An academic from the Australian National University says the economic and climatic conditions in Solomon Islands will hamper any relaunch of the rice industry.

Businessmen and members of the public in Solomon Islands hope rice cultivation can be revitalized.

The grain was grown in Solomon Islands during the 1960s, 1970s and 1980s, but the country now depends on imports which cost hundreds of thousands of dollars a year.

A senior research fellow, Dr Mike Bourke told Radio Australia that there is small potential for a revival.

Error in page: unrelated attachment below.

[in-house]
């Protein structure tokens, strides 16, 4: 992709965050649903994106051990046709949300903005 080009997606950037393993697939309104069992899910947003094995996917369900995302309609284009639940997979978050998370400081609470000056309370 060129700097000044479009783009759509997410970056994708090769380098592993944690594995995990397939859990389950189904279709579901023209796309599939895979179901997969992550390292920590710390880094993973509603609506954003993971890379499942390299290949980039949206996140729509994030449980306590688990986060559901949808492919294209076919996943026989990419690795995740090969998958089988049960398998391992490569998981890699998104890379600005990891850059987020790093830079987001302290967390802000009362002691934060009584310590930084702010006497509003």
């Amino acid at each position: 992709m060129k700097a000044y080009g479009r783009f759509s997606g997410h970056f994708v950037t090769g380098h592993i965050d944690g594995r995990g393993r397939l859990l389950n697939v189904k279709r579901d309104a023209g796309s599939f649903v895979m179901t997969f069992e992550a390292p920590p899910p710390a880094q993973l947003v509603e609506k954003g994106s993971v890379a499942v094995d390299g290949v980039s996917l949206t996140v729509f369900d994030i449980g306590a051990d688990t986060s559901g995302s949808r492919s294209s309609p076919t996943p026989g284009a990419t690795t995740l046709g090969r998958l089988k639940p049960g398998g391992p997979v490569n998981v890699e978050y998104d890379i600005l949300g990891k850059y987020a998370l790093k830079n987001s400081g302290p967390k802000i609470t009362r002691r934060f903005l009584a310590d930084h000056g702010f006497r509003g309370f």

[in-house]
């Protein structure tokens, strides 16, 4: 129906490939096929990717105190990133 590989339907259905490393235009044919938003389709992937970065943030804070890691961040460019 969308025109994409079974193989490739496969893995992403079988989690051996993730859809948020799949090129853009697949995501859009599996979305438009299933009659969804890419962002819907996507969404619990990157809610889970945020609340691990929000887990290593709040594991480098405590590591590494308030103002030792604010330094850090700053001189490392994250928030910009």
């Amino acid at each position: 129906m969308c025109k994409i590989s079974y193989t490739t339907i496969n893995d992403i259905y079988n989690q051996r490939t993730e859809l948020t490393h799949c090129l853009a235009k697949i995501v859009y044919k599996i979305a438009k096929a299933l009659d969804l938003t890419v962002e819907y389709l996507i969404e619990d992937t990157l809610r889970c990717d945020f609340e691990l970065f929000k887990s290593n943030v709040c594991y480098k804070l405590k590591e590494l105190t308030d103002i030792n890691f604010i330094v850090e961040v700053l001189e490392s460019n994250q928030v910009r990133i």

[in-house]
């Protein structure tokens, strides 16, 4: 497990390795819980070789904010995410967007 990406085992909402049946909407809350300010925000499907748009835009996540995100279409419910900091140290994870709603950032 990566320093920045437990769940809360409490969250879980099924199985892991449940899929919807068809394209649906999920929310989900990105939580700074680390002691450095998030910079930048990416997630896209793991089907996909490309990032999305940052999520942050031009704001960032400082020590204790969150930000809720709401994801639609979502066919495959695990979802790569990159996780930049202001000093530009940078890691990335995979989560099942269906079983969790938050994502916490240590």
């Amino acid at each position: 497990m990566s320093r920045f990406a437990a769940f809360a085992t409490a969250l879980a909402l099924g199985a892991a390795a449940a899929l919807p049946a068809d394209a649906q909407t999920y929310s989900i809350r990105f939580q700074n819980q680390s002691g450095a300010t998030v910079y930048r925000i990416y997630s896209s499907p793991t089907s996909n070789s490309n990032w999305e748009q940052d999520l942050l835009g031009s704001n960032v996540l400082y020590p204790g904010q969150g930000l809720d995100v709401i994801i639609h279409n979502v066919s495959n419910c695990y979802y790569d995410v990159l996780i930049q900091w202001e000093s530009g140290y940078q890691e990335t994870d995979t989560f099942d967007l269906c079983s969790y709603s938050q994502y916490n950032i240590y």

“The basic issue is, essentially, economics. It’s not quite economics as we understand in the Western sense. It’s not how many dollars you get per hectare or per million dollars invested, it’s how many dollars you get per person day of labour,” said Dr Bourke.

“The real issue is you’re getting very low returns on your labour, and you just can’t compete with tree crops such as cocoa or even copra or palm, or with root crops, such as sweet potato and taro and yams and other root crops. So it’s not just competitive against tree crops, which get reasonably good returns for very low labour inputs.”

Dr Bourke says the conditions in the Solomon Islands would make it difficult to create an industry that would be efficient enough to compete with leading producers in Java, Bali and Thailand who supply the market at a fraction of the cost.

Previous governments had spent millions in reviving the rice industry but have achieved minimal results.